Yes, I’m still alive and reading if not kicking. February and March have been busy, work is doing my head in, the 6 Nations nearly broke my heart (and the last game probably didn’t help my blood pressure) and I’m trying to sort out a few existential questions in my life.
But as I said, I’ve been reading. I mentioned previously (here) that I discovered Maeve Binchy at the start of the year. And so, since February I have been going through her books as fast as possible. I don’t think I’ll write reviews of all of them, but I will at least write something about those I really liked.
But first, a few lines to explain why I’m enjoying Binchy’s books so much. First, there is an almost Balzac-like quality to her books in that some characters keep reappearing. It gives the reader the impression of reading about a large family, or a community he is part of. Having lived in Ireland and in Dublin in particular, I do not find that fake as I’ve noticed that Dublin is a sort of big village where everybody may not be related to each other but tries to find some way to relate to the people they meet. The relatively small size of the city also means that it is quite frequent to come across people you know during your day. Joyce showed it, and it hasn’t changed so much in a century.
Then, there is the constant optimism of her writing. Binchy doesn’t describe a fake world where everything is rosy. There are dramas, death, unfairness in her books. But in the end, you know that things that can be fixed will be fixed. Not perfectly but they will improve.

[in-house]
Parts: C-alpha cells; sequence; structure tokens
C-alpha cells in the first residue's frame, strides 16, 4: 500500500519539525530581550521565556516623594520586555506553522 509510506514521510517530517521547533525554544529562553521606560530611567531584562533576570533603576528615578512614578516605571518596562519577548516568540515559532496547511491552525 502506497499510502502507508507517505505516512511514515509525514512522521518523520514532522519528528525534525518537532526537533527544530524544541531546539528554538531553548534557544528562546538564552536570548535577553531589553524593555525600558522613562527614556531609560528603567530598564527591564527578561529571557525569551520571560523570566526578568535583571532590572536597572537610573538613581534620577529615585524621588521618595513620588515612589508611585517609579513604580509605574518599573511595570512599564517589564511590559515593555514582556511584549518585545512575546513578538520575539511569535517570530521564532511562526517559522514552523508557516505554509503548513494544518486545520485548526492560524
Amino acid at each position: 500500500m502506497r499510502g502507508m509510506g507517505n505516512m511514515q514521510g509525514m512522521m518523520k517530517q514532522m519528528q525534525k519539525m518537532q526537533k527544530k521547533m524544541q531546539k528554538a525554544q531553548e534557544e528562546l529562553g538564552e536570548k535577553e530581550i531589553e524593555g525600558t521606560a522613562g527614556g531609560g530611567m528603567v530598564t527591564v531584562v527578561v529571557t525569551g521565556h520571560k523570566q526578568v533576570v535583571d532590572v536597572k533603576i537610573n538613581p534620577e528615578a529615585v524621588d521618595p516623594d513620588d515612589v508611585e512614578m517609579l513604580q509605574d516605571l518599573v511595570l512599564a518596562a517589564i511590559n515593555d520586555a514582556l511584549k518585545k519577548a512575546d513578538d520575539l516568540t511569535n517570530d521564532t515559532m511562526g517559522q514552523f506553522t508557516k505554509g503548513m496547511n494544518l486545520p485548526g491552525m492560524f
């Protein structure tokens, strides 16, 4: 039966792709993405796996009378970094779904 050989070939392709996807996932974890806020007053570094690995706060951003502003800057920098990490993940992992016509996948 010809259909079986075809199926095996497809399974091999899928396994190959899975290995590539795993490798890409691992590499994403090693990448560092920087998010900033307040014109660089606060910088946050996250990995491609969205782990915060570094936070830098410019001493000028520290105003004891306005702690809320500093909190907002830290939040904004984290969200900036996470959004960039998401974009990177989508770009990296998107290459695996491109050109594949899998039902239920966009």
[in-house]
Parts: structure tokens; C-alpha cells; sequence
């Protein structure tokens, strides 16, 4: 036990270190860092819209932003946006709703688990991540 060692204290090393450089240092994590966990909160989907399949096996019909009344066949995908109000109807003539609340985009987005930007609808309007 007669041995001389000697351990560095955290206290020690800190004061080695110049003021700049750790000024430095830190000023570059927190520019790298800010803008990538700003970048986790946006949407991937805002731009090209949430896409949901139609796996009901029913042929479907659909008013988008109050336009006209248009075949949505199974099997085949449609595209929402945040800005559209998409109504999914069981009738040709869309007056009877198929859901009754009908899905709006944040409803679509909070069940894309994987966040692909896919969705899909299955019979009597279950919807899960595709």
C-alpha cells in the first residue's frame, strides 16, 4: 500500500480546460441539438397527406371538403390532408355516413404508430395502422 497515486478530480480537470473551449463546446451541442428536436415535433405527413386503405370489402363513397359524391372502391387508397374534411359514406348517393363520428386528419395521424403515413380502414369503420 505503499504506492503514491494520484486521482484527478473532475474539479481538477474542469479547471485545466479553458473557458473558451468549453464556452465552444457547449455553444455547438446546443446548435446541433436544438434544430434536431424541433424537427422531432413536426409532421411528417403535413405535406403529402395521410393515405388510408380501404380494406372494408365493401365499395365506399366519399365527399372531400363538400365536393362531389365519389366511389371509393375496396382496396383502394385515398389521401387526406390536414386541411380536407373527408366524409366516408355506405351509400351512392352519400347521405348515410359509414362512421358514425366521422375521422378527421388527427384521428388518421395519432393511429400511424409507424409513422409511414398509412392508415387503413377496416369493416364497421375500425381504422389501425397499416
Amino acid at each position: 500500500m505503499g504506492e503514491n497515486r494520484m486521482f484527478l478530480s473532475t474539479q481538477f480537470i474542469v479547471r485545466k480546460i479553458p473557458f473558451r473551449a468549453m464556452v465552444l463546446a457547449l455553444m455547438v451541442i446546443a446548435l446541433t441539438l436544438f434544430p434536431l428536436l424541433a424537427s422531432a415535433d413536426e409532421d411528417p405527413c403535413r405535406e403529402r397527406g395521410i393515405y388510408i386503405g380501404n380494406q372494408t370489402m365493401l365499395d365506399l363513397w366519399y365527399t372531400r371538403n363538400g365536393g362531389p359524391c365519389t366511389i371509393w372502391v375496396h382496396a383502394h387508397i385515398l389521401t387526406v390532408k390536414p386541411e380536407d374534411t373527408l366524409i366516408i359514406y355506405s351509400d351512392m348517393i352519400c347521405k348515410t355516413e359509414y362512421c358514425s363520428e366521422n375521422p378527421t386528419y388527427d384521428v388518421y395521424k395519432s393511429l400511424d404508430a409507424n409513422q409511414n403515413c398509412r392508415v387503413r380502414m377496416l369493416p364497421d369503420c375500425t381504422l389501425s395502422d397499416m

And finally, I enjoy very much her description of communities, of the value of solidarity. The emphasis she puts on it is very Irish I think, but it is nevertheless an important message to pass along: we’re always stronger when we’re part of a group.
So now for a few ‘reviews’ (aka ramblings)
The Copper Beech
The book takes place in the 50s (I think) in rural Ireland. The local school has on its ground a copper beech on which the children carve their initials or a message the day they leave school. The book follows the life of a some of these children, their dreams, their dramas, their successes and their failures.
All ‘classes’ of society are represented, from the poor people from the cottages to the girl from the big house. There is a strong emphasis on the fact that people who believe in themselves can do almost anything, no matter what their background is. As usual, the good people get rewarded and there is a strong emphasis on the importance of living in a community.
At the start I wasn’t enthralled by this book but as I kept reading, I got more and more drawn into it, wanting to know what was going to happen to the characters and how it would all end. It is a happy book and a very optimistic one too.
We’re now moving to a completely different setting. Bye-bye rural Ireland and hello Celtic Tiger Dublin. Cathy Scarlet and Tom Feather are starting their catering business. Cathy is married to Neil, a very successful human right lawyer from a rather rich and very snobbish family and Tom is living with his girlfriend who wants to be a model. And in their busy lives arrive the twins, Simon and Maud. They are Neil’s 9-year old cousins, their parents have almost abandoned them, they have no idea how to behave in society and will have a big impact on everybody’s life.
I thoroughly enjoyed this book. The background story of the setting up of a catering business is fascinating and the other themes (women and their careers, men and their careers, family and work, money and happiness, what makes a family etc…) are all very well handed. And more than anything, it is the book that introduces Maud and Simon. These two characters will appear in other books (Quentin’s, Heart and Soul, Minding Frankie) and they are among my favourite characters. They’re really special but very endearing too. A bit like Quentin’s (that I will review later. Promise), it’s a fascinating book on the power of food too and on how important it is to people’s lives.